Sheri Atteberry’s mother and aunt are survivors of breast cancer who see much more meaning in their birthdays than just the cake and presents. Because of her family history with cancer, Atteberry and her relatives have learned to be proactive about their health which is why they are still here celebrating each birthday.
Coinciding with National Cancer Survivors Day, Mercy Hospital Lebanon Auxiliary hosted the Cancer Survivor Birthday Party on June 4 in honor of all those who have won their battle with cancer and those who are still fighting. Guests enjoyed the fellowship of other survivors and their cheerleaders and had the opportunity to ask questions of Mercy cancer experts.
Approximately 240 oncology patients are seen each year at Mercy’s Curry Cancer Center in Lebanon, and Elizabeth Jones, RN, OCN, director of oncology infusion outpatient services, is grateful she chose her “rewarding” career path and looks forward to honoring her patients on Monday.
“Patients with cancer have a different outlook on life; they know what’s important,” said Jones. “They don’t sweat the small stuff.” Jones feels privileged to be invited into their lives and the lives of their families. “A lot of our cancer patients come in on a weekly basis, so a relationship is built that goes far beyond a nurse/patient relationship.” She said her experience as an oncology nurse has helped her grow as an individual.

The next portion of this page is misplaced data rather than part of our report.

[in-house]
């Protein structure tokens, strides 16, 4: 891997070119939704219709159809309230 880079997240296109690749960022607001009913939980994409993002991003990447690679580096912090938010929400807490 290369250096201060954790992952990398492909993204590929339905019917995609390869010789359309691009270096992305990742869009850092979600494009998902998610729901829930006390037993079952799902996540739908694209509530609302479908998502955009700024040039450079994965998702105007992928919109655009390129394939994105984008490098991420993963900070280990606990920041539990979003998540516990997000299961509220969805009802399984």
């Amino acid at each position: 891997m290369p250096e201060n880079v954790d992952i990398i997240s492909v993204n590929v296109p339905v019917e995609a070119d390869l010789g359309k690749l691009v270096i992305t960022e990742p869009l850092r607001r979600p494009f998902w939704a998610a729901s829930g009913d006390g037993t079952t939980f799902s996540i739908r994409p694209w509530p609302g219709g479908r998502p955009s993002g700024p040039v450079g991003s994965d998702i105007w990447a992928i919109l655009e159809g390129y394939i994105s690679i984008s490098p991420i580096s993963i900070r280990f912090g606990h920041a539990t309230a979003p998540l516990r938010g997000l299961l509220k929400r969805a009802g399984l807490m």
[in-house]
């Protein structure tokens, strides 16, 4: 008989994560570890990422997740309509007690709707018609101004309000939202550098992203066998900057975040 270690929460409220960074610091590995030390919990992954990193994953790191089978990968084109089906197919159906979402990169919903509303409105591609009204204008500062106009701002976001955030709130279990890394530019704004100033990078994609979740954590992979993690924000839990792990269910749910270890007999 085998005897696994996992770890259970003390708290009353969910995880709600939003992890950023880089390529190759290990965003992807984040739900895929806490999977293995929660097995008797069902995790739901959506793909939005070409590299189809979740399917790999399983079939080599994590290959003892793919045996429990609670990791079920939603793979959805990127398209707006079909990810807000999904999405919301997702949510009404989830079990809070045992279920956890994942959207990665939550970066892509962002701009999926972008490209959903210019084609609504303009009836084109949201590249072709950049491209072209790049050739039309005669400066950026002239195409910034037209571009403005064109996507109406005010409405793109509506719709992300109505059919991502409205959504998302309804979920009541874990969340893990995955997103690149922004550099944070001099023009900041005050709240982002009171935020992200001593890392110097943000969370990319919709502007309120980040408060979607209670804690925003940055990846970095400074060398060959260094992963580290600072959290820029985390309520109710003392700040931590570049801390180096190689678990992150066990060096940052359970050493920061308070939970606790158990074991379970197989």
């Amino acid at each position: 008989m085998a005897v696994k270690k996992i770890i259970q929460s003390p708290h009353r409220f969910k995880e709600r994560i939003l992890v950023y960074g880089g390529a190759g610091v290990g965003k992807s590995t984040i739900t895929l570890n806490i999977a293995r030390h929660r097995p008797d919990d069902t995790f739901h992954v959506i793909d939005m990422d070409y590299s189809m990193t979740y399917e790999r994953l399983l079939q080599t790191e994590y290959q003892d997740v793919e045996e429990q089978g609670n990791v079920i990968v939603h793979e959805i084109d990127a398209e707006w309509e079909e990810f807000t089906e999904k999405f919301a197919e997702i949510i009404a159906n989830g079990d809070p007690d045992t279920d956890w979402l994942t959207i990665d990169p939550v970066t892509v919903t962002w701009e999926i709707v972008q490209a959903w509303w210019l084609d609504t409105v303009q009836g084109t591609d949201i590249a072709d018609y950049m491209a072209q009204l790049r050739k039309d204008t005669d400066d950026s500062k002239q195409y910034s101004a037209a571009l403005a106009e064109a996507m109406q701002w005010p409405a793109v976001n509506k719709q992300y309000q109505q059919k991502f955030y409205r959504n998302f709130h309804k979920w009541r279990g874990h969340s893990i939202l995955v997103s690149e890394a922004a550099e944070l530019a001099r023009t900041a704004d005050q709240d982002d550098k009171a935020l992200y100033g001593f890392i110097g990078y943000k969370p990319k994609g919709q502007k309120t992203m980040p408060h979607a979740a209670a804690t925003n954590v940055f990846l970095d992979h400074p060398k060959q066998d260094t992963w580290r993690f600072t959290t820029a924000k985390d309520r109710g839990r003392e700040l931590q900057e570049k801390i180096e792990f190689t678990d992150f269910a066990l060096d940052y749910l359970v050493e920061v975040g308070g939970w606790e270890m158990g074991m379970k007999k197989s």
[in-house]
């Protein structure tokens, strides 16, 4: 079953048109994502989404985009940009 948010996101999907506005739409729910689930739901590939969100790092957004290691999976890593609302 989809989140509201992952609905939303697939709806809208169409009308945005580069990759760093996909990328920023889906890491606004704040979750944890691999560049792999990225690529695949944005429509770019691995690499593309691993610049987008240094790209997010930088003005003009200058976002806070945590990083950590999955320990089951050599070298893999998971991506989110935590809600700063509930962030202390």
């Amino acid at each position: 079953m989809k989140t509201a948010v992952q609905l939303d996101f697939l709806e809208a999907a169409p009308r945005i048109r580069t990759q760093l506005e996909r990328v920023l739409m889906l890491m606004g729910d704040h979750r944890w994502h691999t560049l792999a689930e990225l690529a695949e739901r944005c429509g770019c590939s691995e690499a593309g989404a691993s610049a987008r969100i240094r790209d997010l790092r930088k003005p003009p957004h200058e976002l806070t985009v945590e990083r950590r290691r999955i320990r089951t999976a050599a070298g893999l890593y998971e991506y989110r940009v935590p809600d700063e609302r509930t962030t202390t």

In May 2012, Mercy also installed a digital mammography unit. Systems like this have been proven to significantly increase breast cancer detection rates. Being hands-on with her preventative care, Atteberry was the first patient to use the digital mammography unit in Lebanon, and said knowing the technology is available right there at home is a comfort. “I’m hoping now that we have the advantage of digital technology, we can hopefully catch something sooner.” It’s especially a concern since she has two daughters, and worries about whether they will face a breast cancer diagnosis in their future.
As Mercy observed National Cancer Survivors Day and celebrated its patients’ triumphs on Monday, Atteberry said it always reminds her of the loved ones in her life. “It’s a blessing that treatment kept the most important people in my life here with me.”